What a truly marvelous book!["br"]>["br"]>["br"]>["br"]>["br"]>["br"]>["br"]>["br"]>["br"]>["br"]>["br"]>(less)
Finally finished The Infernal Devices series... and I don't think I can quite write a review just yet.
I kept expecting to be bawling my eyes out, as m...moreFinally finished The Infernal Devices series... and I don't think I can quite write a review just yet.
I kept expecting to be bawling my eyes out, as my GR friends seemed to do. I wasn't, until the Prologue. And then I simply couldn't seem to stop.
I knew (view spoiler)[that Jem was Brother Zachariah, and yet... in this prologue, he seems to have left the Brotherhood. But in the previous The Mortal Instruments, City Of Lost Souls, Brother Zachariah was trying to help Jace with his "heavenly fire" issue. I'd imagine, because it's similar to Tessa's own "bout" with it.
This book, however, leaves us with the impression that Tessa and Jem are going to be married - or at least spend their lives together. Does that mean that something happens to Tessa?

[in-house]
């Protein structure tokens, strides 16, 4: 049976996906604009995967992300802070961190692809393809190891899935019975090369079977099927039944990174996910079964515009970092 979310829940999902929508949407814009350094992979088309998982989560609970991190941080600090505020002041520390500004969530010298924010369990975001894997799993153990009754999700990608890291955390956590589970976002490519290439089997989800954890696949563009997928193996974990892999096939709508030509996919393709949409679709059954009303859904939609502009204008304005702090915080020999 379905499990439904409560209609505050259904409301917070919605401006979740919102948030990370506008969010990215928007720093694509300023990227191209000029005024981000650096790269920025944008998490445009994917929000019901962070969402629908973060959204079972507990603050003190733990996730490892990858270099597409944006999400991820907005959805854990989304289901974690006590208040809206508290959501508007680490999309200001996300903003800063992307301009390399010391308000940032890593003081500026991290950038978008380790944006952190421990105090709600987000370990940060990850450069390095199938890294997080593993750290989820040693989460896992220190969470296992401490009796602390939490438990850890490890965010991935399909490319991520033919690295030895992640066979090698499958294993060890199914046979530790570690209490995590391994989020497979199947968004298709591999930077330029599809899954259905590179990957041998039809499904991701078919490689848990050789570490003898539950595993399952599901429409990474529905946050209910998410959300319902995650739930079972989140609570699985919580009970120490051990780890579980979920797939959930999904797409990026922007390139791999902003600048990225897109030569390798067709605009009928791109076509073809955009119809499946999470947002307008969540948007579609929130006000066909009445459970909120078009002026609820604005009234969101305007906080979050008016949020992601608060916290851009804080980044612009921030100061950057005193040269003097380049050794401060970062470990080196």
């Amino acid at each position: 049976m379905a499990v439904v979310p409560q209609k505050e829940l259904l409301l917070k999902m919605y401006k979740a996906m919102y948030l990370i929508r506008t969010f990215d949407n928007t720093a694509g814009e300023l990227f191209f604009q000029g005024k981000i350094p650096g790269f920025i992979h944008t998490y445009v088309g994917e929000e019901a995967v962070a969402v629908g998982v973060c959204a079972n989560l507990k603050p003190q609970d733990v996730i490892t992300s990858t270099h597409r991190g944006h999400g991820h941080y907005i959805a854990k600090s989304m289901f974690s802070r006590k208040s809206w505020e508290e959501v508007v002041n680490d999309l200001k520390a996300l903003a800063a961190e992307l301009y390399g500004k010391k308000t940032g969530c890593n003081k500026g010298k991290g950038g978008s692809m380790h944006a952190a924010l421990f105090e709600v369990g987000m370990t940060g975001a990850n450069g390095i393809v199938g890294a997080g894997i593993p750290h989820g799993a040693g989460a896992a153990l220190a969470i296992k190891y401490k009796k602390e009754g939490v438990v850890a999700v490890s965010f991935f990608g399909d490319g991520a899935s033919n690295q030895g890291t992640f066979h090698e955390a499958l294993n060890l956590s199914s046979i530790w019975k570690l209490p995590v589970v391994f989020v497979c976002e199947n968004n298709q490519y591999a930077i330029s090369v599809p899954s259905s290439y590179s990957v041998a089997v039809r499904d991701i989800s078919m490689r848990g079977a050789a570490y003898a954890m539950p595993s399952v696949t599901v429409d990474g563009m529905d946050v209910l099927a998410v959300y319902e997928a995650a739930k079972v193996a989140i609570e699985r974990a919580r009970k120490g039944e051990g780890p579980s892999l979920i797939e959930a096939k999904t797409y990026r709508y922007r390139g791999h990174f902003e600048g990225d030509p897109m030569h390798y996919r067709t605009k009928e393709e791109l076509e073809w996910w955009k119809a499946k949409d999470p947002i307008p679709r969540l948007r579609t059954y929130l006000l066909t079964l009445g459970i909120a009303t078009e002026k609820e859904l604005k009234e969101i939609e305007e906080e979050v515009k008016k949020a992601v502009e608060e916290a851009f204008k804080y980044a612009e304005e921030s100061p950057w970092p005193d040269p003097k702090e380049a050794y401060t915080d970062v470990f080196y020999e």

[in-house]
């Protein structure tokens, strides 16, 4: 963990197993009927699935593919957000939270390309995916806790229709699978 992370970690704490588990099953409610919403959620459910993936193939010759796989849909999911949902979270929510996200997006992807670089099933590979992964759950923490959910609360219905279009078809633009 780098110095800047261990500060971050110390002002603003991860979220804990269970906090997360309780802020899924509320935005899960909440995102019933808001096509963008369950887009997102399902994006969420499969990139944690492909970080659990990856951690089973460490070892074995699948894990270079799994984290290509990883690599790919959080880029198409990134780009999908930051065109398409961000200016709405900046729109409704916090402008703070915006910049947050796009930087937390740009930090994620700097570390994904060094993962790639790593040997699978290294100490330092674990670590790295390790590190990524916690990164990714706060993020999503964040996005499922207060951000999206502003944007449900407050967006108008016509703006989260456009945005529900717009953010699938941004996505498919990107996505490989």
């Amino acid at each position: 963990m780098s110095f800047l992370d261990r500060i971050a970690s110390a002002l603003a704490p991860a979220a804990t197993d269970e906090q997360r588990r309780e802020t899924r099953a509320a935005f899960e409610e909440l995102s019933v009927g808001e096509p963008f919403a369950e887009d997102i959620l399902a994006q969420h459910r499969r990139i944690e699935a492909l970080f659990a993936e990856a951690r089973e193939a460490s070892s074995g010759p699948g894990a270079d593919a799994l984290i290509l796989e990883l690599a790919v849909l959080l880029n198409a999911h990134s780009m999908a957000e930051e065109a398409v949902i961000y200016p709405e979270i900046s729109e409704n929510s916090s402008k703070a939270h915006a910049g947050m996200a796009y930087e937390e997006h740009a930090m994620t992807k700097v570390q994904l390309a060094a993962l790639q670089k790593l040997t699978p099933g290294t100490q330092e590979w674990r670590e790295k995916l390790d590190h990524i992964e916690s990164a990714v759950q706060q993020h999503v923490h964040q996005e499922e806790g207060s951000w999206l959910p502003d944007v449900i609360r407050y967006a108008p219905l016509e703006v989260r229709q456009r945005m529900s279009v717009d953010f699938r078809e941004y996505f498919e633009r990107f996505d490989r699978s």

We saw the Clockwork Angel pendant in the New York Institute in the previous TMI books, too. While this book doesn't say that Tessa continued to wear it, I'd suspect that she kept it with her. So now I'm curious to know more about Tessa and Jem, post TID. (hide spoiler)]
The tie-ins with The Mortal Instruments are good. Seeing all the Shadowhunters from the past... the family names... it's interesting to speculate who got with whom to create the modern day versions. I seem to see some Tess, Will, and Jem in the more modern day counterparts. Wondering if it's Gideon or Gabriel who are the forefathers to Lightwoods that we knew in TMI? I'd speculate (view spoiler)[Gabriel and Cecily (Will's sister), based on their personalities and physical descriptions. (hide spoiler)]
I really hope that we see more about how those tie-ins worked. And I hope that we see more of the foundations of The Infernal Devices woven into The Mortal Instruments. Because there is so much about the TID series that is nobler and better than TMI.